By: Ashley de Sampaio Ferraz, Staff Writer
With Valentine’s Day right around the corner, it seems like the perfect time to dive into the world of romantic comedies. Thankfully, “Falling Inn Love,” released on Netflix back in August, popped up in my “recommended” list just in time. With a name as cheesy as all the best rom coms are, I was excited to see if this feel-good flick would live up to my expectations.
“Falling Inn Love” tells the story of Gabriela Diaz, a home designer with a passion for eco-friendly renovations who works for a corporate office in San Francisco. Amidst abruptly losing her job due to the company’s liquidation, and in dealing with her boyfriend’s commitment issues, Diaz drunkenly enters a contest online to “Win an Inn,” located in the New Zealand countryside. Much to her surprise, she wins the contest, and flies to New Zealand to see her new inn.
In an odd turn of events, Diaz finds that her newly acquired land, Bellbird Valley Farm, has been neglected for many years. Not one to back down from a challenge, she decides to tackle the beaten down building head on. Townie Jake Taylor, who is a contractor and volunteer firefighter, offers to help her fix up the inn.
As Gabriela and Jake get closer as they work on the inn, she finds herself contemplating whether to return to “real life” in San Francisco to her boyfriend, or stay in New Zealand. What ensues is a classic will-they, or won’t-they situation, one that is made better by the undeniable chemistry between the two main characters.
“Falling Inn Love ” is exactly what it sounds like: a predictable love story packed with cliché after cliché. Yet, I wouldn’t call it a “bad” movie. The movie definitely gets some things right, and, however unsurprising, leaves its viewers with a warm fuzzy feeling in their hearts.
One aspect of this movie that I would like to applaud is the use of a non-white main character. Christina Milian, the actress who portrays Gabriela in the movie, is a Latina woman who clearly does not fit into the cookie cutter, young white lead role that we as consumers are so used to seeing in traditional romantic comedies. This was a refreshing change, as underrepresented populations deserve to see themselves in main roles where the movie’s plot and conflict has nothing to do with their race.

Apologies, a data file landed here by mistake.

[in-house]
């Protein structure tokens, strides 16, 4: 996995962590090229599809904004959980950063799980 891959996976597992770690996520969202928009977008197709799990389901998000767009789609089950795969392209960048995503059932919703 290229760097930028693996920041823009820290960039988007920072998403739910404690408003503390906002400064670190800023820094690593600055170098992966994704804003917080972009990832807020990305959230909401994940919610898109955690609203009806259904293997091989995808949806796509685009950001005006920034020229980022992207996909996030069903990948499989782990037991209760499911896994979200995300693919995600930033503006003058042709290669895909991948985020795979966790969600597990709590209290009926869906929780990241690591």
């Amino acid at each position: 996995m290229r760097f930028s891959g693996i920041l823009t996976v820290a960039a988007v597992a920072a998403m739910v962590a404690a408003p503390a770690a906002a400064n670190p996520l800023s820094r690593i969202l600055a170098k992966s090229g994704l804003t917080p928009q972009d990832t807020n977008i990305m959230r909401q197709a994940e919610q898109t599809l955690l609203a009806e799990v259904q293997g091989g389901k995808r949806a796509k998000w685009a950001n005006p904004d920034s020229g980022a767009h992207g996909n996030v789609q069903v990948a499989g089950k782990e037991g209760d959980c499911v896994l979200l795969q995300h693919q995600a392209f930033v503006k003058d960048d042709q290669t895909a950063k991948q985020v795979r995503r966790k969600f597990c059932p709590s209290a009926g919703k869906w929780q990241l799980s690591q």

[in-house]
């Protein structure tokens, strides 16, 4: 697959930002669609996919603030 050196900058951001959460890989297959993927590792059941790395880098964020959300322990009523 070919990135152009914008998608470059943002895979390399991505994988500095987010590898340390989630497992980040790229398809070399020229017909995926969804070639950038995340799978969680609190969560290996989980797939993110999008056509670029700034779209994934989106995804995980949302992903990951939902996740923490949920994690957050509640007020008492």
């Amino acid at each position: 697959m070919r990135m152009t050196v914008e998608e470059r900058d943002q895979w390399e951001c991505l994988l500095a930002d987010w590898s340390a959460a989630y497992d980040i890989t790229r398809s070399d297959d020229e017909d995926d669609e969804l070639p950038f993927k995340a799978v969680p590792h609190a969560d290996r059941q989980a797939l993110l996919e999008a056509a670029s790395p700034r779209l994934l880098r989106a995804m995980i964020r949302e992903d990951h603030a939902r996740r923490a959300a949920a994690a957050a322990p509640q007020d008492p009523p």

I also enjoyed how the writers made Gabriela to be a strong woman who, at first, has issues with accepting help from others because she doesn’t want to seem “weak” or “vulnerable.” As a woman, this is often a position I find myself in; should I ask for help when I need it, or will that lead my fellow peers to assuming I am helpless? Should I confirm the bias that society has placed in their minds? These are questions many women across the world have to ask themselves when approaching a situation, whether it be at a job, at school, or otherwise.
Behavior and gender ponderings aside, another aspect of “Falling Inn Love” I enjoyed was how well it committed to its location, providing its viewers with long sweeping shots of the New Zealand countryside and using dialogue with words and phrases that a typical Kiwi, or New Zealander, may use. I, of course, am not from New Zealand, so I do not feel that I have the authority to declare that this movie portrays the country perfectly. Actually, I’m sure it doesn’t. It does, however, give its viewers the opportunity to see a country that they may have previously known nothing about, and I believe that constitutes a success.
So, is “Falling Inn Love ” a cinematic masterpiece? No, not even close. This movie is for those who want to sit down and feel comfortable, to relax and escape from the struggles of daily life for a little. If I’m being honest, at some points during its 98-minute runtime, I found myself losing interest in Gabriela’s main conflict: if she should commit to running the inn or return to her life in the States. Her indecisiveness is apparent as she attempts to navigate her relationship with Jake, and after a while I just wanted her to make up her mind and choose who she wanted to be with and where she wanted to stay.
Overall, I think many of the issues I have with this film can be traced back to one reason: romantic comedies have become incredibly formulaic. While watching this movie, I was reminded of ten others I have seen with similar story arcs. In fact, if you enjoy this movie, I have to recommend “Leap Year” starring Amy Adams. It is truly the same plot, although the main character visits Ireland instead of New Zealand and she has slightly different motivations for falling for the sexy love interest (who, of course, also has an accent).
This rom-com satisfied my desire for a cutesy, slightly over-the-top movie with a location that is still very different from the classic New York City setting we so commonly see in these films. It was an excellent Valentine’s Day watch, as it reminded me of how lucky we are to be able to cherish love as the messy emotion that it is. Watch this movie if you’re looking to spend the next couple hours relaxing and not thinking too hard. Who knows, the romantic in you might just enjoy it.